Metformin reduces blood glucose levels by inhibiting hepatic gluconeogenesis via activation of the serine–threonine liver kinase B1 (LKB1)/AMP-activated protein kinase (AMPK), a conserved regulator of the cellular response to low energy that is activated when ATP concentrations decrease and 5’-AMP concentrations increase in response to nutrient deprivation, hypoxia and metformin administration (Cusi et al., 1996; He et al., 2009; Hundal et al., 2000; Shaw et al., 2005; Zhou et al., 2001). There are other proposed mechanisms by which metformin suppresses gluconeogenesis independent of AMPK like, for example, by decreasing ATP and increasing AMP levels which leads to adenylate cyclase inhibition (Foretz et al., 2010; Johanns et al., 2016; Miller et al., 2013). Other studies indicated that metformin inhibits the respiratory chain complex 1, proinflammatory responses, cellular proliferation and that interferes with mechanisms associated to autoimmune diseases, such as the T helper 17/regulatory T cell balance, germinal centers formation, autoantibodies production, macrophage polarization and cytokine synthesis (El-Mir et al., 2000; Isoda et al., 2006; Park et al., 2019; Marcucci et al., 2020; Ursini et al., 2018). Other effects of metformin include suppression of cancer stem cells in some cancers, Akt phosphorylation and β-catenin-mediated signaling (King et al., 2006; Melnik et al., 2018; Takatani et al., 2011; Saini and Yang, 2018). Regarding the effects of metformin upon β-catenin, several reports indicate that metformin down-regulates its expression in different cell types including endometrial cancer cells, osteoblast-like Saos-2 cells and colon carcinoma RKO cells as well as the transcriptional activity of c-MYC and β-catenin/TCF-Lef reporters in epithelial ovarian cancer cells (Conza et al., 2021; Park et al., 2019; Takatani et al., 2011; Garrido et al., 2020). Several studies also indicate that metformin halt the conversion of oral premalignant lesions into head and neck squamous cell carcinoma, inhibits pancreatic cancer induction, DNA damage by the lung carcinogen 4-(methylnitrosamino)-1-(3-pyridyl)-1-butanone, that attenuates the increase in reactive oxygen species (ROS) and that promotes anti- and pro-angiogenic effects in different cell contexts (Algire et al., 2012; Dallaglio et al., 2014; Memmott et al., 2010; Schneider et al., 2001; Vitale-Cross et al., 2012; Zolali et al., 2019). Furthermore, epidemiological studies suggest that metformin exerts a protective effect on different types of cancer including sporadic colorectal cancer (CRC) (Chang et al., 2018; Klil-Drori et al., 2017; Kobiela et al., 2018), observations recently reinforced by a double-blind placebo-controlled/randomized trial demonstrating that metformin decreased up to 40% colorectal adenoma recurrence (Higurashi et al., 2016). An important caveat regarding the implications of many of the above mentioned in vitro studies is that the employed metformin concentrations on some cases were up to ≈ 100–150 fold higher than those achieved in the target tissues after oral administration of therapeutic doses of metformin (Foretz et al., 2019; He and Wondisford, 2015). Nevertheless, the growing interest in metformin is evident by the number of worldwide ongoing clinical trials (337) examining its effects upon several pathologies including different cancers, fragile X syndrome, glaucoma, amyotrophic lateral sclerosis, cerebral palsy and HIV/AIDS (for a list of ongoing clinical trials see: https://clinicaltrials.gov/ct2/results?term=metformin&Search=Apply&recrs=a&recrs=d&age_v=&gndr=&type=&rslt=).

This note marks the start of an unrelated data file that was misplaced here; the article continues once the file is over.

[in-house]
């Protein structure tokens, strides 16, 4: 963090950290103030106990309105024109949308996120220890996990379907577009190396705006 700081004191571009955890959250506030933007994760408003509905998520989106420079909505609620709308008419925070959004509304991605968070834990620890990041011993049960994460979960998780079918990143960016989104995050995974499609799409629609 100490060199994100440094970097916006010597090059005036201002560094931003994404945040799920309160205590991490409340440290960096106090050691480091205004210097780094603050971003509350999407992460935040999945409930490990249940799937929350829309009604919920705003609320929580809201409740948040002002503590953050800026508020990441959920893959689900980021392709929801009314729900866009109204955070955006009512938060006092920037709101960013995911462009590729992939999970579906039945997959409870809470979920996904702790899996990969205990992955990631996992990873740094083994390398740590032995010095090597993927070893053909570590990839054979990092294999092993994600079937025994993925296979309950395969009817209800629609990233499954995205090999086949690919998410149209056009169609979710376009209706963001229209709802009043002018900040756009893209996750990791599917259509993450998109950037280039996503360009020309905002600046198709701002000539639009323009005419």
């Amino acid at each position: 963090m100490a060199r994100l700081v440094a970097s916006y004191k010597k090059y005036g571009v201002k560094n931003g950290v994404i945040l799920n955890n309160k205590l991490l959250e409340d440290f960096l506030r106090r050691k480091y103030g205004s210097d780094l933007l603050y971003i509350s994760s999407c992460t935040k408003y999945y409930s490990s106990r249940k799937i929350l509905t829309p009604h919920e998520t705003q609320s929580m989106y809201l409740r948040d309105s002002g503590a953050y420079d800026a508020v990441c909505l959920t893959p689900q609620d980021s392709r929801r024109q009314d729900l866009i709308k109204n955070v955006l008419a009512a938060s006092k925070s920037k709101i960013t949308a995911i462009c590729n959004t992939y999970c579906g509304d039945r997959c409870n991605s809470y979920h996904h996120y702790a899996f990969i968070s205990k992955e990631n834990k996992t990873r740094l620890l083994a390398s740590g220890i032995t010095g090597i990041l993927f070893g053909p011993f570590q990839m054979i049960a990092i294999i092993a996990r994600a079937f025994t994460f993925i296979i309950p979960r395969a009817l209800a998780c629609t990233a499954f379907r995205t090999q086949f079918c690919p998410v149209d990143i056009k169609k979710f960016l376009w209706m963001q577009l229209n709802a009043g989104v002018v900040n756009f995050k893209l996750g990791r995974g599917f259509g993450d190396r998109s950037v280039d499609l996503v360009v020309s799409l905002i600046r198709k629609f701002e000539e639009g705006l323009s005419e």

β-Catenin and Metformin